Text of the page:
As it looks for ways to expand the number of specialist physicians in the Sacramento area, UC Davis Health has begun integrating a group of these medical experts into an Oak Park community health center operated by WellSpace Health, leaders of the two companies announced Friday.
“We measure the amount of time it takes to get an appointment for a Medi-Cal patient versus a Medicare patient versus a commercial patient, and they are identical,” said Dr. David Lubarsky, CEO of UC Davis Health. “We do not discriminate in any way, shape or form in providing our subspecialty services. What is the problem that we need to expand our services.”
Still, Lubarsky said that’s a challenge, because Medi-Cal rates pay so little that many specialists can’t afford to set up a practice in an area where they can service these patient concentrations. Since WellSpace and other similar networks of community health centers receive federal funding to care for medically underserved areas or residents, Lubarsky said, it makes sense to form an alliance with them.
“This is why this partnership…is so important,” Lubarsky said. “As we expand our services and have a basis that is 100% Medi-Cal or uninsured, normally this practice wouldn’t be able to stay in business, but because of the structures that the federal government has to support these types of community clinics and the fact that we can… expand That to include subspecialists and basically pay them a living wage for Medi-Cal seeing only and uninsured patients, we can develop this program to meet the needs of Medi-Cal residents.”
WellSpace CEO Jonathan Porteous said the new partnership will increase access to specialty services that are in high demand among Medi-Cal enrollees and the uninsured. For years, Medi-Cal patients have complained that they can’t find a specialist who will accept the government-funded insurance plan.
They found there were two issues, Porteous said: There are already many Medi-Cal patients who need to see specialists, but at the same time, not all of those patients actually need to be treated by a specialist.
Over the past 18 months, WellSpace leaders and UC Davis have worked closely to create a referral network they’ve called Specialty Connect, which will assess patient needs and coordinate specialty referrals not only for Wellspace’s network of 30 community health centers but also for six. Other local health center operators.
The other six are Elica Health; Health and Life Organization, or HALO; one community health, peach tree health; Sacramento County Primary Care Clinic; and Sacramento Native American Health Center, or SNAHC. All are known as Federally Qualified Health Centers because they receive funding from federal agencies to provide primary care to Medi-Cal and uninsured patients.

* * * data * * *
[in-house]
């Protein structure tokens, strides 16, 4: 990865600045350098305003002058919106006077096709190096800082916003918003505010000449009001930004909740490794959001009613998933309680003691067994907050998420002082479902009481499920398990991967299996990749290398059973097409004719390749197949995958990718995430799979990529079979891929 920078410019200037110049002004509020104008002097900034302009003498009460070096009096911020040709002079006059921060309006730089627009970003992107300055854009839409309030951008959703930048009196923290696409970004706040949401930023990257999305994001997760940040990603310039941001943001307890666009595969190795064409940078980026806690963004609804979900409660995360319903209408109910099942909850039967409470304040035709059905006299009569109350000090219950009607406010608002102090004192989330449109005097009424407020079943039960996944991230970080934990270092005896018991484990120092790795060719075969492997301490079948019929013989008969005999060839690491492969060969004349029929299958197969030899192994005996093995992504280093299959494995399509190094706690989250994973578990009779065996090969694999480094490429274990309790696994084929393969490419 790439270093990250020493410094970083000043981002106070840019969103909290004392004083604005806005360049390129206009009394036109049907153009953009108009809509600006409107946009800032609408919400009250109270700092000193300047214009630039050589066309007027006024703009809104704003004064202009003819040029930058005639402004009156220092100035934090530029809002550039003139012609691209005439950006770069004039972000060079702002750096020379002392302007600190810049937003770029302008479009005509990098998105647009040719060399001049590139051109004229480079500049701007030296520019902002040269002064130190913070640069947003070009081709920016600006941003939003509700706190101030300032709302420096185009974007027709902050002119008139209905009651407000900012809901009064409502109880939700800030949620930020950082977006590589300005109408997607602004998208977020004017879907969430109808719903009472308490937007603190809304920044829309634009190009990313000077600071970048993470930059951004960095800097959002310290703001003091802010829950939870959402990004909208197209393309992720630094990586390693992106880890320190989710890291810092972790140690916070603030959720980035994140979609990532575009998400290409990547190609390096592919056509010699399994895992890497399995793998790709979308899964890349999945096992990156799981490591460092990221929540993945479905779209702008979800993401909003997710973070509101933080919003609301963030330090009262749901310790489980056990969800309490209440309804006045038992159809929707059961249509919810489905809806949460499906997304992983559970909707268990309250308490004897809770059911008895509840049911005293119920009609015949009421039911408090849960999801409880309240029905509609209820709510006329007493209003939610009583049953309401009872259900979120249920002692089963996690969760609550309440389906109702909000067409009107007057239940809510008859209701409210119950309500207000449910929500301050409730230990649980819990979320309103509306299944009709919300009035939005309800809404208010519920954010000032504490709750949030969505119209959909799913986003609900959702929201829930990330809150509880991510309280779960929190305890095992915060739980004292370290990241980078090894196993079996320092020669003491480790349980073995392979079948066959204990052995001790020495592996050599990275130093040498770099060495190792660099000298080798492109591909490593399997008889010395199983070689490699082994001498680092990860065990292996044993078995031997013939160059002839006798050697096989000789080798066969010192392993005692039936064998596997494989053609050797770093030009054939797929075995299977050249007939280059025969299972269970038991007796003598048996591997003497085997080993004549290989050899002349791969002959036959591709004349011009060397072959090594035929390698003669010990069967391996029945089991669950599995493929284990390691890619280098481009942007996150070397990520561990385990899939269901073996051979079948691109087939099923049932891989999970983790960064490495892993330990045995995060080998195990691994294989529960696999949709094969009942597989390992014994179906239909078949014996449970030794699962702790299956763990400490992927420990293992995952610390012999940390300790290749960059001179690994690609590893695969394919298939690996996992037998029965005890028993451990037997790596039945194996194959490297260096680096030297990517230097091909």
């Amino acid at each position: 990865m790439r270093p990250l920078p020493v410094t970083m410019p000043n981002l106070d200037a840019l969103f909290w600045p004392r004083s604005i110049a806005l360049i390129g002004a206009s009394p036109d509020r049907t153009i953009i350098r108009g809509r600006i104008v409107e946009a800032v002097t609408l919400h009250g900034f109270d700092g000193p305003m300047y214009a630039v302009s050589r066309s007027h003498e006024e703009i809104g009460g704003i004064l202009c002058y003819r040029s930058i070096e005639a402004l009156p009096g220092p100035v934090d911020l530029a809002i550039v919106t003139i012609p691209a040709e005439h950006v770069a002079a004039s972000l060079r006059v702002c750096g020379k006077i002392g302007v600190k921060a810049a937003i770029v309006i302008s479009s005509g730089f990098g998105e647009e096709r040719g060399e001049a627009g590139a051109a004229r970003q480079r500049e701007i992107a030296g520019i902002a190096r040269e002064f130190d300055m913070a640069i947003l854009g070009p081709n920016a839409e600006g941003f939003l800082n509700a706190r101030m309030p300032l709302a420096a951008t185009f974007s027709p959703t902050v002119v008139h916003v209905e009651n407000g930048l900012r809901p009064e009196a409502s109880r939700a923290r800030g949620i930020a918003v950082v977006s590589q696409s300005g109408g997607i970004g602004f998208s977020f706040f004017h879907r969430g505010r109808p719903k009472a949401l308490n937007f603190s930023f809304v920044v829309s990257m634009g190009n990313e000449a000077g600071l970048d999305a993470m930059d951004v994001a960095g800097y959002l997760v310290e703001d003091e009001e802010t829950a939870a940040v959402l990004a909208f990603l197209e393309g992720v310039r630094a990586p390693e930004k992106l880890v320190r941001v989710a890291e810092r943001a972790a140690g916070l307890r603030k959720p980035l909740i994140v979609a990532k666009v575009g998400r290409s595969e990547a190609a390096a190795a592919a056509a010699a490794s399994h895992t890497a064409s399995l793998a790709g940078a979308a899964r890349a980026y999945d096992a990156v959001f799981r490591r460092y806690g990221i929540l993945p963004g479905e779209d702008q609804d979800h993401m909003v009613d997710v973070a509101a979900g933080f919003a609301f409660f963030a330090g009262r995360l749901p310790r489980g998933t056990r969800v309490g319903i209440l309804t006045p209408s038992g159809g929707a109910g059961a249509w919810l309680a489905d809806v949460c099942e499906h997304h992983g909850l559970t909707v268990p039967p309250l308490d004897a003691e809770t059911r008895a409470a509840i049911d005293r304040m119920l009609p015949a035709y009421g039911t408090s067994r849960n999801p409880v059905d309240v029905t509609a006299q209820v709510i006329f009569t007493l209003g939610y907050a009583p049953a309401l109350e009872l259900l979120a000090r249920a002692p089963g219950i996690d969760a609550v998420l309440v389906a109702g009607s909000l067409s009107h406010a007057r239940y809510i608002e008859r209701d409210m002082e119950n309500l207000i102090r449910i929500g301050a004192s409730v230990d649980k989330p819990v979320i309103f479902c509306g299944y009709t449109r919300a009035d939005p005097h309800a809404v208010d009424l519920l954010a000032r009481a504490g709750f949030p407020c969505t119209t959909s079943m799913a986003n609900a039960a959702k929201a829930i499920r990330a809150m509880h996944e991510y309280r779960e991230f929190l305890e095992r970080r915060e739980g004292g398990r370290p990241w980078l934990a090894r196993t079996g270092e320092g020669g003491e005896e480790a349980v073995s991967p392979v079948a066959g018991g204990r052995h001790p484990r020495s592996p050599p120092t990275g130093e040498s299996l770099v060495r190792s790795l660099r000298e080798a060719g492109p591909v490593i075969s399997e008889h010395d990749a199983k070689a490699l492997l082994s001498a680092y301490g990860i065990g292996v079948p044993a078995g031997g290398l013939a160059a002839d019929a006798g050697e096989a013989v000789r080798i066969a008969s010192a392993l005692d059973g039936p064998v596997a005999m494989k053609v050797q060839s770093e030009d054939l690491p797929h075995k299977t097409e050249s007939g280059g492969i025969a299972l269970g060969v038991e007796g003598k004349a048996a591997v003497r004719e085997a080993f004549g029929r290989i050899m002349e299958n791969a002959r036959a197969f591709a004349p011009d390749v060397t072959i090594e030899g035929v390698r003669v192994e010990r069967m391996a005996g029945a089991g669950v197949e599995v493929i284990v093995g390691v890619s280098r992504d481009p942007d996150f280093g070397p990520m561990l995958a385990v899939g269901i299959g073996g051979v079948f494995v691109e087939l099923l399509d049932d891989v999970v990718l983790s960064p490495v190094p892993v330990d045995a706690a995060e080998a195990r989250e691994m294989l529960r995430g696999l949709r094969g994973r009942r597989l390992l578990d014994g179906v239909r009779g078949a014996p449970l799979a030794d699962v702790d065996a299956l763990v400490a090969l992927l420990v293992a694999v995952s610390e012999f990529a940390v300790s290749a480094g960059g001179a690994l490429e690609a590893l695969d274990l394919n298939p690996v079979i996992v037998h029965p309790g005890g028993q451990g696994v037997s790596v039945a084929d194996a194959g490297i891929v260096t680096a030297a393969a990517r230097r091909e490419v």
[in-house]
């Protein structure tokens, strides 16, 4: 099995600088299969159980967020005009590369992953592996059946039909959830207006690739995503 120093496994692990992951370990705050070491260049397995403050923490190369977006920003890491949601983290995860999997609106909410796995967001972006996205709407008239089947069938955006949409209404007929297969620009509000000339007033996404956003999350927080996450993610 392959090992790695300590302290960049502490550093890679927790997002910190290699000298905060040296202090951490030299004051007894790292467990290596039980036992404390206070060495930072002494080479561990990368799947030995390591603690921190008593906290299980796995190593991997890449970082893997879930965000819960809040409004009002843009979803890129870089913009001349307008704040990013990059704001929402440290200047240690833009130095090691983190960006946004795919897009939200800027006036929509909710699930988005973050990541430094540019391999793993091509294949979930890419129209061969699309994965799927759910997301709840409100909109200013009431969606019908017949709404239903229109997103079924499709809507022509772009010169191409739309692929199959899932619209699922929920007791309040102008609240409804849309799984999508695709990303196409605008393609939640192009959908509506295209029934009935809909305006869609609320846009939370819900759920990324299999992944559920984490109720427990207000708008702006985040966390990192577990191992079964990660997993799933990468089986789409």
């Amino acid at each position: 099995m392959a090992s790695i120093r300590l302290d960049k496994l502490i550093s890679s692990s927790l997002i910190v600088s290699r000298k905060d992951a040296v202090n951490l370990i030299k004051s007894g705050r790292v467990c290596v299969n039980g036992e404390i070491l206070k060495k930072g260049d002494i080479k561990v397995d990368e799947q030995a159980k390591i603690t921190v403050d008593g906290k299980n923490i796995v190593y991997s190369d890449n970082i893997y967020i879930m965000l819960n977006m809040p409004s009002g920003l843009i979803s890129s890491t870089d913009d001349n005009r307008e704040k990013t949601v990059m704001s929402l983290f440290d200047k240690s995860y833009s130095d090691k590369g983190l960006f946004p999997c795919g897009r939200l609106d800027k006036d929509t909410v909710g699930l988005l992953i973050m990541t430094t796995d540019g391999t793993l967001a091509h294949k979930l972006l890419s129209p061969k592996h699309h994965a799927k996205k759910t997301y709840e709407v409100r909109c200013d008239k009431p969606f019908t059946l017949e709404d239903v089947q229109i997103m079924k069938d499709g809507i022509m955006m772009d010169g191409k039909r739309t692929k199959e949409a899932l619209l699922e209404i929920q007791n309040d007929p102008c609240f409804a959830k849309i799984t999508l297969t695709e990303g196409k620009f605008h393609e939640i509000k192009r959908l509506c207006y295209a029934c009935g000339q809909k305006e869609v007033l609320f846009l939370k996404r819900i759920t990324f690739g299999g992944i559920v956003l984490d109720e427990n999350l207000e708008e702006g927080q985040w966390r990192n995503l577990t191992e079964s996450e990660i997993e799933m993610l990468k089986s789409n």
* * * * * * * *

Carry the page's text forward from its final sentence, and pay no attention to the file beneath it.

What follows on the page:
When the WellSpace and UCD team conceived the idea of the specialist liaison, they knew they would have to obtain approval from the US Department of Health and Human Services to ensure that the specialists would receive federal compensation. It has been a critical component of the work the two organizations have done over the past 18 months.
As WellSpace and UCD add professionals in other areas of medicine, Porteus said, they will have to go through a full process of certification and certification.
On Friday, WellSpace and UCD Health celebrated their success with an event marking the addition of their first specialist physician, Dr. Thomas Appel. Set up shop Jan. 6 at the spacious WellSpace Clinic in the Oak Park Community Center complex at 3415 Martin Luther King Jr. Blvd.
Abel, a board-certified internist in rheumatology, focuses on the diagnosis and treatment of diseases affecting muscles, bones, joints, ligaments, and tendons. These diseases can cause pain, swelling, stiffness and, in some cases, joint deformities.
Historically, rheumatology has been a high-need specialty in Sacramento that often requires long waiting times and long travel for care, Porteous said, but the new partnership should get started.
At the Oak Park clinic, the Porteus team already had seven medical exam rooms, a mammogram room, and nine dental rooms, but they moved staff to open up to 25 additional exam rooms to accommodate Abel and other specialists, other types of providers, and potential new medical equipment as they Determine what upcoming service providers need to do their job.
There are a number of subspecialists out there who are really eager to do community-level work, Lubarsky said, and he and his team have been working with smaller health care operators in rural and urban areas to identify where they can integrate these professionals.
“We think that’s another really cool role for UC Davis to play, to say, ‘Well, yeah, you’re coming to join UC Davis, but you can also do community work,'” he said. And it costs us nothing to use our reputation to improve the level of people we can recruit in this community.”